Good News in Kansas City Star

Good News in Kansas City Star

Yes, you read that headline correctly.  The Kansas City Star published an editorial last week calling for the ‘pause’ button to be pressed on the battle over school funding.  They said, “…it may be time for the state and the judges to pause for a year or two to see if the $488 million infusion, coupled with a new formula for disbursing the money, will work.”

The Star says it still believes “Years of underfunding and unfair income tax reductions have hurt a generation of students” but says “…legislators must consider school funding in the context of other state funding and the demand on taxpayers.”  Whether tax reductions were ‘fair’ is a matter of personal opinion but it’s a fact that generations of students have been harmed for decades and billions more in funding hasn’t made a difference.  And neither will the latest cash infusion because the Legislature refused to hold schools accountable for improving outcomes; the new formula just provides another big bag of money with no real strings attached.

The Star’s editorial board is under new leadership this year.  Editorial Page Vice President Colleen Nelson pledged to bring more balance to the page and her efforts are gradually beginning to show, both with the thoughtful editorial on school funding and having more alternate views from guest columnists.

The Star also shared some good news last week on property taxes.   The Overland Park City Council proposed a budget that will reduce the current property tax rate from 13.80 to 13.55 mills.  A mill equals $1 dollar of tax for each $1,000 of taxable value and the proposed reduction would produce $3.7 million less in tax revenue than would be generated by the current rate. Council members reportedly said the rate cut won’t hurt services or the city’s bond rating but merely produces a slightly smaller reserve balance of $42.4 million.  General Fund spending is still budgeted to increase by 6.4 percent next year and property tax is expected to rise by 7.3 percent.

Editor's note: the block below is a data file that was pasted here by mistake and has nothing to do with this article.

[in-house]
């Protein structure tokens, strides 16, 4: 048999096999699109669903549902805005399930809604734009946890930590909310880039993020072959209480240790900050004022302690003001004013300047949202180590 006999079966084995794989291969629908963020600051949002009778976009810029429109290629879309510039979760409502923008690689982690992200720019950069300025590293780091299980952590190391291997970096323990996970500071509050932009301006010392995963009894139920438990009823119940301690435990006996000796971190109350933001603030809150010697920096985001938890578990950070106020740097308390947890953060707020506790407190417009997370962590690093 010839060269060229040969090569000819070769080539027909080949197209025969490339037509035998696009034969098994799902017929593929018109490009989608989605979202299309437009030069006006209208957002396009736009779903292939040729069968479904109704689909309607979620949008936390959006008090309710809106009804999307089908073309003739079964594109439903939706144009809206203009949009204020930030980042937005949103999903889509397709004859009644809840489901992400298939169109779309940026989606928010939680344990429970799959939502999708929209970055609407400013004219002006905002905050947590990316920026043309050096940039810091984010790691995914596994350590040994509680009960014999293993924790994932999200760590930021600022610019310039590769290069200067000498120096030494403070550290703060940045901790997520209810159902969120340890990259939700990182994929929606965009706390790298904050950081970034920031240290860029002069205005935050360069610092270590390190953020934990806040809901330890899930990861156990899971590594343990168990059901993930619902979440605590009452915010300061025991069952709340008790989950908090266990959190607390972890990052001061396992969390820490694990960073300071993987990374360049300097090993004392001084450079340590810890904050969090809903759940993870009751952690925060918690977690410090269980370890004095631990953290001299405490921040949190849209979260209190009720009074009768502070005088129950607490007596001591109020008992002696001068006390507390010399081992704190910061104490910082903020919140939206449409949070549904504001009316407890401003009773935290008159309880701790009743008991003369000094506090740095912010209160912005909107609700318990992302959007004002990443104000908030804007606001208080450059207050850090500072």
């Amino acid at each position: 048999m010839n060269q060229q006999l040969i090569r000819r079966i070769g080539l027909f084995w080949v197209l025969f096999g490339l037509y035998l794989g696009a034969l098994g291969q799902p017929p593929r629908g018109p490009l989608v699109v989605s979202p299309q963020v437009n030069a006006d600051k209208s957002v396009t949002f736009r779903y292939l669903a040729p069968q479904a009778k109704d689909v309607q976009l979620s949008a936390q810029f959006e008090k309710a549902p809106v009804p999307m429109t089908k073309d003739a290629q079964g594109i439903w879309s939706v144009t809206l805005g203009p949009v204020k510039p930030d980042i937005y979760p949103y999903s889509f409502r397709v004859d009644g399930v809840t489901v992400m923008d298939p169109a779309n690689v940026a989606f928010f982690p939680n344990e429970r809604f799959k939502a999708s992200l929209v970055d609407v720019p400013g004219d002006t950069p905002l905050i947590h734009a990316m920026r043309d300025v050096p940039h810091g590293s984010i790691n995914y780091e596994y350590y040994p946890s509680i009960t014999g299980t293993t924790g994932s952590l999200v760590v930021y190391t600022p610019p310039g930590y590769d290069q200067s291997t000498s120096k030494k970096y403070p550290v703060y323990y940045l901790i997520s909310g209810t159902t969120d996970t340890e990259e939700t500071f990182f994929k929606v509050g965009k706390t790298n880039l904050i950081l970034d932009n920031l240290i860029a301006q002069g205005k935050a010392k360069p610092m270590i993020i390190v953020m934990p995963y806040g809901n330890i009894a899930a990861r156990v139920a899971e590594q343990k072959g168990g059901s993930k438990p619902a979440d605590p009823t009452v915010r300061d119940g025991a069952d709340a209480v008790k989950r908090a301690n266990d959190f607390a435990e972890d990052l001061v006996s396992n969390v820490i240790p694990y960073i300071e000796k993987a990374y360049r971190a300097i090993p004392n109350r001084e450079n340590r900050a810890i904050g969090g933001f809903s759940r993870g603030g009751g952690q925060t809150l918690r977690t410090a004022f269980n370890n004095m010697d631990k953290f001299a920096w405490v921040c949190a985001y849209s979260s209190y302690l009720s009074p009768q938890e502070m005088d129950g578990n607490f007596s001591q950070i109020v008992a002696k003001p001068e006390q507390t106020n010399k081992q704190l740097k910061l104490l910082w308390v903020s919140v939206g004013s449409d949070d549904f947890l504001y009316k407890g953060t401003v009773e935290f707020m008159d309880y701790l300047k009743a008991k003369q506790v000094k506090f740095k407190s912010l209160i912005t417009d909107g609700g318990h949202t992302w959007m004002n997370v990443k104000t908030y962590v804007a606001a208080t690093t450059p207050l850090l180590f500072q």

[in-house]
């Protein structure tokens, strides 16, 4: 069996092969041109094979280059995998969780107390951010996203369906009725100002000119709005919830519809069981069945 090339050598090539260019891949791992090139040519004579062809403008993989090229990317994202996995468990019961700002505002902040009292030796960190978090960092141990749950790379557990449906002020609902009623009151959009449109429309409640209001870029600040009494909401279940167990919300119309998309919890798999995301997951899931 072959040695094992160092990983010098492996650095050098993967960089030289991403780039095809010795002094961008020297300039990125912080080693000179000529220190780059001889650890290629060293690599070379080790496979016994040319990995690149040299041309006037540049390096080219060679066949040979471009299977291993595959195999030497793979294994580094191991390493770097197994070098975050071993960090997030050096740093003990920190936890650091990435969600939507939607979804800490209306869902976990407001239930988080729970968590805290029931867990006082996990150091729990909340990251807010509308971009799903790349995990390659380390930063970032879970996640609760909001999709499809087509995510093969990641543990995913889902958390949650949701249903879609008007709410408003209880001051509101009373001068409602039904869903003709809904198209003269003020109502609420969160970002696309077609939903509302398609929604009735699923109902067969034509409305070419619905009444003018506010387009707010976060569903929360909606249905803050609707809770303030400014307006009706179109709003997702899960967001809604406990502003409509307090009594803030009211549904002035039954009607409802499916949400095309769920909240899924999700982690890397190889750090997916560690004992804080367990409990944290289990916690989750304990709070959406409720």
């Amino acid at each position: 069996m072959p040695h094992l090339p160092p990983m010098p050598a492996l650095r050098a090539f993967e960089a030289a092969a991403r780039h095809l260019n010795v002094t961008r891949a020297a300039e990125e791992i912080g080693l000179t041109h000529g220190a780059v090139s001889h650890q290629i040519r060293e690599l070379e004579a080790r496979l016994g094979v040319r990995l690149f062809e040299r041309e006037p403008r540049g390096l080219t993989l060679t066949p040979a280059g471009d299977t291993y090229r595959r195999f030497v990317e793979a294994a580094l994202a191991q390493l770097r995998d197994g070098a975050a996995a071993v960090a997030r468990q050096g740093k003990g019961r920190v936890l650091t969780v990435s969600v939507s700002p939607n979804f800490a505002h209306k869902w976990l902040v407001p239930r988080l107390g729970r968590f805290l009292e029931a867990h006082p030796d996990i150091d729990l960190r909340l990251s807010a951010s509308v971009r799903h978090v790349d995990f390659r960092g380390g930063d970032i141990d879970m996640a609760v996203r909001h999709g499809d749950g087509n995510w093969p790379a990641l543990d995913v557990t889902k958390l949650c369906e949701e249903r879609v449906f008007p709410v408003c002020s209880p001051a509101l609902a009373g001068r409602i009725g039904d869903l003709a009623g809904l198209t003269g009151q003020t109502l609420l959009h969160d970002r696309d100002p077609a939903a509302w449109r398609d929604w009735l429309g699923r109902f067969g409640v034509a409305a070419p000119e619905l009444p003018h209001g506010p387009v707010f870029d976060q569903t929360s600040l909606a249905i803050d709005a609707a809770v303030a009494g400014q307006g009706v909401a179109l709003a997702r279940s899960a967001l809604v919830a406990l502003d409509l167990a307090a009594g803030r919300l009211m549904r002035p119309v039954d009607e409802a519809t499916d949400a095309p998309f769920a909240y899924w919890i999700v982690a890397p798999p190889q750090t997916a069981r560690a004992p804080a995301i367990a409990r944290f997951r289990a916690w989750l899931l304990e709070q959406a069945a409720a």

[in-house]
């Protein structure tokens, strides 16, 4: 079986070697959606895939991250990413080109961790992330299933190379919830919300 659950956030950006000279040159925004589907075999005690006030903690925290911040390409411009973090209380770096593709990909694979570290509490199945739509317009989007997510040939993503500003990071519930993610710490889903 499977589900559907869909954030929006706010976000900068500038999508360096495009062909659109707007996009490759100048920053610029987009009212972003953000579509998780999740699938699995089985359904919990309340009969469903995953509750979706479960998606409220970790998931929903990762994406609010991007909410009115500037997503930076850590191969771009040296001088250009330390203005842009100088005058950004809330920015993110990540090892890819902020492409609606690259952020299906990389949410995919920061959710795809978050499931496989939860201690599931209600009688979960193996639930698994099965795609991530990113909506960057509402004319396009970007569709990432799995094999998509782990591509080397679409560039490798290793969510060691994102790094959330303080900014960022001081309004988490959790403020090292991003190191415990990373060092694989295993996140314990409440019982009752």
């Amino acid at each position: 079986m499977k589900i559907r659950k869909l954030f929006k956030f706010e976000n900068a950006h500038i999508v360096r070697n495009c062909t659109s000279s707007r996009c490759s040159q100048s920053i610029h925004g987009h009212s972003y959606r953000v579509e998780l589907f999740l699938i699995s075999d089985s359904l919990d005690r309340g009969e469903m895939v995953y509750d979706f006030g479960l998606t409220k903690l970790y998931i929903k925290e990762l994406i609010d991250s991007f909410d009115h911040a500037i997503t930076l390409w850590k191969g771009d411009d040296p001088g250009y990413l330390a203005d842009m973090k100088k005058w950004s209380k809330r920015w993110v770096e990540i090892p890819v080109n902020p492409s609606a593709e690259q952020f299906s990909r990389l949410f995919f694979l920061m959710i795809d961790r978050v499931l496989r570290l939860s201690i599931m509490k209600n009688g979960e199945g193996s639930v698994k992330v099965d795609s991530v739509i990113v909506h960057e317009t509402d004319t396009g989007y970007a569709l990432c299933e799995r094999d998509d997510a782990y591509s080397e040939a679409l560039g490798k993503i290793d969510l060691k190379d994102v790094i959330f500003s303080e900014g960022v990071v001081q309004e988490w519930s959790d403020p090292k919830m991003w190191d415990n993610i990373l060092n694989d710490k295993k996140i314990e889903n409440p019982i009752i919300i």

Council member Paul Lyons, who asked for an even larger mill rate reduction, said “I’ve been on this council for 10 years and during that time we have increased the mill levy twice that I can remember and have not reduced it.  I feel like now’s the time.”  This fall will be citizens’ first opportunity to vote on whether property taxes should, with many exceptions, increase beyond the rate of inflation, and one must wonder how much this new citizen empowerment played into the decision to slightly limit the still-considerable increase most property owners will feel.  City calculations show retaining the higher mill rate wouldn’t prompt an election but elected officials have to be sensitive to voter outrage over previous tax hikes that led to the new law, as well as city and county attempts to have voters’ right to vote rescinded by the 2017 Legislature (which fortunately failed.)

Kansas Department of Revenue records shows there were several small increases and decreases over the last ten years but there were two very large jumps; the mill rate spiked by 44 percent in 2011 and another 7 percent hike came in 2016.   The following chart shows that City Council had plenty of opportunity give taxpayers breaks over the years, with property tax revenue leaping 244 percent since 1997 while inflation and population combined grew by just 80 percent.

Let’s keep the good news coming.  Voters need all the relief they can get, especially after the Legislature stuck them with an unnecessary $3 billion income tax hike over five years.